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Evaluating the effectiveness of a multi‐professionally agreed list of adverse events for clinical incident reporting in Trauma and Orthopaedics: A follow‐up study

S.J. Giles (University of Liverpool, Liverpool UK and Stepping Hill Hospital, Stockport, UK.)
Gary A. Cook (Department of Epidemiology, Stockport NHS Trust, Stepping Hill Hospital, Stockport, UK.)
Michael A. Jones (Liverpool Law School, The University of Liverpool, Liverpool, UK.)
Brian Todd (Department of Trauma and Orthopaedics, Stockport NHS Trust, Stepping Hill Hospital, Stockport, UK.)
Margaret Mason (Tameside and Glossop NHS Trust, Tameside General Hospital, Ashton‐under‐Lyne, UK)
B.N. Muddu (Tameside and Glossop NHS Trust, Tameside General Hospital, Ashton‐under‐Lyne, UK)
Kieran Walshe (The Manchester Centre for Healthcare Management, The University of Manchester, Manchester, UK.)

Clinical Governance: An International Journal

ISSN: 1477-7274

Article publication date: 1 September 2005

Abstract

Purpose

The first phase of this study developed a multi‐professionally agreed list of adverse events for clinical incident reporting in Trauma and Orthopaedics. This follow‐up study aims to evaluate the effectiveness of the adverse event list.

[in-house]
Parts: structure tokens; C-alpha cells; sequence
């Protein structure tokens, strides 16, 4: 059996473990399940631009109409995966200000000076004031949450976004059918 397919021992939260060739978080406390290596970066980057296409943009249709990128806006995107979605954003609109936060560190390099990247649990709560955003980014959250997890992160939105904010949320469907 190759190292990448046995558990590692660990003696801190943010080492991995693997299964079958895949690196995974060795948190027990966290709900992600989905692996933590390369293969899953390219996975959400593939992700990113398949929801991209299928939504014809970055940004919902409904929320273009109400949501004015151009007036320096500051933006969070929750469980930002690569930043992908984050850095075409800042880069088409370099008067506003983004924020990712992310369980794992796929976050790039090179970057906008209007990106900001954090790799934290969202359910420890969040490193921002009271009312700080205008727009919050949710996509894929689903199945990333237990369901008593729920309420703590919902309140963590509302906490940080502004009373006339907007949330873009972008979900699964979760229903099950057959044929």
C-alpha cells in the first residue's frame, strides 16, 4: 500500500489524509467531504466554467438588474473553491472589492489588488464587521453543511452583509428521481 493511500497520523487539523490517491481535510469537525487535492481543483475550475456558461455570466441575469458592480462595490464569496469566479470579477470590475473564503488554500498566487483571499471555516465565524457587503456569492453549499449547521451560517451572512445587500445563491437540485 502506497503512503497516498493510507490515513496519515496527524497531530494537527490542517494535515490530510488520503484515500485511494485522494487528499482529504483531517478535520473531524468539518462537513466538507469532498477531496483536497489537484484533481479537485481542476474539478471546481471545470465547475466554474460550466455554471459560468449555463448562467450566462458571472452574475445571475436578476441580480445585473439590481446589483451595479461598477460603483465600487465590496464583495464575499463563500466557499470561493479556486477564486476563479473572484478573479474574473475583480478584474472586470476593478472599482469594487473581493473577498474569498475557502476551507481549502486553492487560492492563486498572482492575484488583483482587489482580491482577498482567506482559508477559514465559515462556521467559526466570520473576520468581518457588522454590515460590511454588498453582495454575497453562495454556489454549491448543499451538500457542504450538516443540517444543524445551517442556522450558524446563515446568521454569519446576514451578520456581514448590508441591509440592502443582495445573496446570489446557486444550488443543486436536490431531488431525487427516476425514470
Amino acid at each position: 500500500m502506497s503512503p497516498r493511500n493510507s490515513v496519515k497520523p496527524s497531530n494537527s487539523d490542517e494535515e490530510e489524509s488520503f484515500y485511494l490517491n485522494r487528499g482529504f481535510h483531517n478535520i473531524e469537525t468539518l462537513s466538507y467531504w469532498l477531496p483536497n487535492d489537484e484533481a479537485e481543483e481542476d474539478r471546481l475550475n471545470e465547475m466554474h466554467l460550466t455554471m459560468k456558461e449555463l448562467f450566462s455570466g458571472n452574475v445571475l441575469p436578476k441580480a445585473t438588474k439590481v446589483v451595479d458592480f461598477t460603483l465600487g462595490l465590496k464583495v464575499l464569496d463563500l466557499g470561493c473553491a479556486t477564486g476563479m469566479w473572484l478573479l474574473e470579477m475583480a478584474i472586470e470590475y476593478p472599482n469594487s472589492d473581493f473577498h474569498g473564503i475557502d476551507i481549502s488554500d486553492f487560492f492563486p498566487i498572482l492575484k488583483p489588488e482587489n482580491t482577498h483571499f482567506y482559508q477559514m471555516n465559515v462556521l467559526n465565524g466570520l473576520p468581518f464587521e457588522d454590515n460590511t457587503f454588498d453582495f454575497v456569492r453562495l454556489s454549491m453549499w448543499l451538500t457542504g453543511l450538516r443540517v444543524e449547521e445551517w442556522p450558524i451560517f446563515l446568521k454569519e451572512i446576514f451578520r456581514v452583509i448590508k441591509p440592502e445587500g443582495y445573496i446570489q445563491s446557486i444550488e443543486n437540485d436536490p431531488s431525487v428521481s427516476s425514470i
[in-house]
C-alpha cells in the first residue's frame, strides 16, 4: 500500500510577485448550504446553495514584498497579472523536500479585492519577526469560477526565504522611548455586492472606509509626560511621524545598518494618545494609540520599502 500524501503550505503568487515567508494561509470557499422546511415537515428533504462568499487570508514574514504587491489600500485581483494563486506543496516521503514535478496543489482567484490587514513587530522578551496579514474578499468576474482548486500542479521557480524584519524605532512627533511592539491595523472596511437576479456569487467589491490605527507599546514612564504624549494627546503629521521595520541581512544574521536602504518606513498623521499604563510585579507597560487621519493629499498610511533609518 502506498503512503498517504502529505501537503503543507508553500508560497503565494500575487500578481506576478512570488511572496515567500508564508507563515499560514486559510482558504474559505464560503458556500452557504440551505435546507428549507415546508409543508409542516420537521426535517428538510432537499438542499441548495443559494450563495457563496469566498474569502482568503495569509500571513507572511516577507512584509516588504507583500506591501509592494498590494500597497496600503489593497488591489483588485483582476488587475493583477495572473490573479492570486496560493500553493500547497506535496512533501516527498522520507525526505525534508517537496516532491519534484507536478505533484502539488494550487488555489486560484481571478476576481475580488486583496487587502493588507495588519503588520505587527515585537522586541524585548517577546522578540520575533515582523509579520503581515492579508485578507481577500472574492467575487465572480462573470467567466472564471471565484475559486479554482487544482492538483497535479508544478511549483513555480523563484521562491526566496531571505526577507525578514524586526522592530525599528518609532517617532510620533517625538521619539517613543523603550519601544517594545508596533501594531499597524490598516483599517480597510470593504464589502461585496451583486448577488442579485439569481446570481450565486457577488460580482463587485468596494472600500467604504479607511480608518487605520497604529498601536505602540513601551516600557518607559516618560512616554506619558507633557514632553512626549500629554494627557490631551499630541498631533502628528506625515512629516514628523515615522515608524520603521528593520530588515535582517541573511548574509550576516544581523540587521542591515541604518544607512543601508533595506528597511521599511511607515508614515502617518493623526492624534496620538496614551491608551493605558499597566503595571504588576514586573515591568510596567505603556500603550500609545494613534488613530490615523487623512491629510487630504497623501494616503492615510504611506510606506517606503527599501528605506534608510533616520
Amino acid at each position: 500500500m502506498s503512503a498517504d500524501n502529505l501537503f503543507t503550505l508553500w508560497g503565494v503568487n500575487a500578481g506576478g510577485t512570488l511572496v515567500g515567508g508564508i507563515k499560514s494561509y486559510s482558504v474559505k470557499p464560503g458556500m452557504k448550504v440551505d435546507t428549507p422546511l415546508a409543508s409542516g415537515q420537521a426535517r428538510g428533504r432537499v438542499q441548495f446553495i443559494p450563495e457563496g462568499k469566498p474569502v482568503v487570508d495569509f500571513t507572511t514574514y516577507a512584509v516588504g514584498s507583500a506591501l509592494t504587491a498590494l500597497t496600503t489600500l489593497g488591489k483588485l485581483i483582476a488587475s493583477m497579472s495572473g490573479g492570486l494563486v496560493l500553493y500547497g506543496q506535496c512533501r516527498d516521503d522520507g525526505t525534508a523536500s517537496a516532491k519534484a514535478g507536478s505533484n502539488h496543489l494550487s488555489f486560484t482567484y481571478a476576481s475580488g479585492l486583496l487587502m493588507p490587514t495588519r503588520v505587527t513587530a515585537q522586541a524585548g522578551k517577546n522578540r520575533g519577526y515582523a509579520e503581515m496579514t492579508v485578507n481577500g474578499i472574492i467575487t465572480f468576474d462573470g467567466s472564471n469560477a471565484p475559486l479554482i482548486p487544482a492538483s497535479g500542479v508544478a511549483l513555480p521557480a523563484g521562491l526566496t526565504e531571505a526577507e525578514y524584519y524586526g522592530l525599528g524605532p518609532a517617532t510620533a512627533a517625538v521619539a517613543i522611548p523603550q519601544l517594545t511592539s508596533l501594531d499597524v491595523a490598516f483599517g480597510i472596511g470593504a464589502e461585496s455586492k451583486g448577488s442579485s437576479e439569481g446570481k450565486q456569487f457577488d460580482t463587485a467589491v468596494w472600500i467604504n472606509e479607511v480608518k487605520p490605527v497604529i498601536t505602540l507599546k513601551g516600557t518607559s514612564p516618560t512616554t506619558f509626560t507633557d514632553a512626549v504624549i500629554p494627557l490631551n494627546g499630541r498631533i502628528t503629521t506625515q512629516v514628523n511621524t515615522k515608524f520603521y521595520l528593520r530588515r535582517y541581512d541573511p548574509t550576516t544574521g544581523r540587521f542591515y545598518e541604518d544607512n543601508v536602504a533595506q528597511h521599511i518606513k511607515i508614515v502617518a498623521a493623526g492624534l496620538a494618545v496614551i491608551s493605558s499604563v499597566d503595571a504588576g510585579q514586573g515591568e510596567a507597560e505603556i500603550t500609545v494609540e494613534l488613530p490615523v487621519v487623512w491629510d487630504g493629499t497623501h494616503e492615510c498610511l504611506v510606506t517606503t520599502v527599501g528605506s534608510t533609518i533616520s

Design/methodology/approach

Two follow‐up questionnaires were sent to healthcare professionals working in Trauma and Orthopaedics in two of the participating National Health Service (NHS) Trusts (n=247 for the first questionnaire and n=240 for the second questionnaire). Trends in routine incident reporting data were also monitored over a two‐year period to determine the impact of the adverse event list on levels of adverse event reporting.

Findings

The questionnaires indicated that awareness about the adverse event list was good and improved between questionnaires. However usage of the adverse event list appeared to be poor. Multiple regression analysis with the dependent variable count of orthopaedic incidents suggested that the adverse event list had little, if any impact on levels of reporting in Trauma and Orthopaedics.

Originality/value

The results of this study suggest that a practical tool, such as the adverse event list has little impact on incident reporting levels.

Keywords

Citation

Giles, S.J., Cook, G.A., Jones, M.A., Todd, B., Mason, M., Muddu, B.N. and Walshe, K. (2005), "Evaluating the effectiveness of a multi‐professionally agreed list of adverse events for clinical incident reporting in Trauma and Orthopaedics: A follow‐up study", Clinical Governance: An International Journal, Vol. 10 No. 3, pp. 217-230. https://doi.org/10.1108/14777270510612866

Publisher

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Emerald Group Publishing Limited

Copyright © 2005, Emerald Group Publishing Limited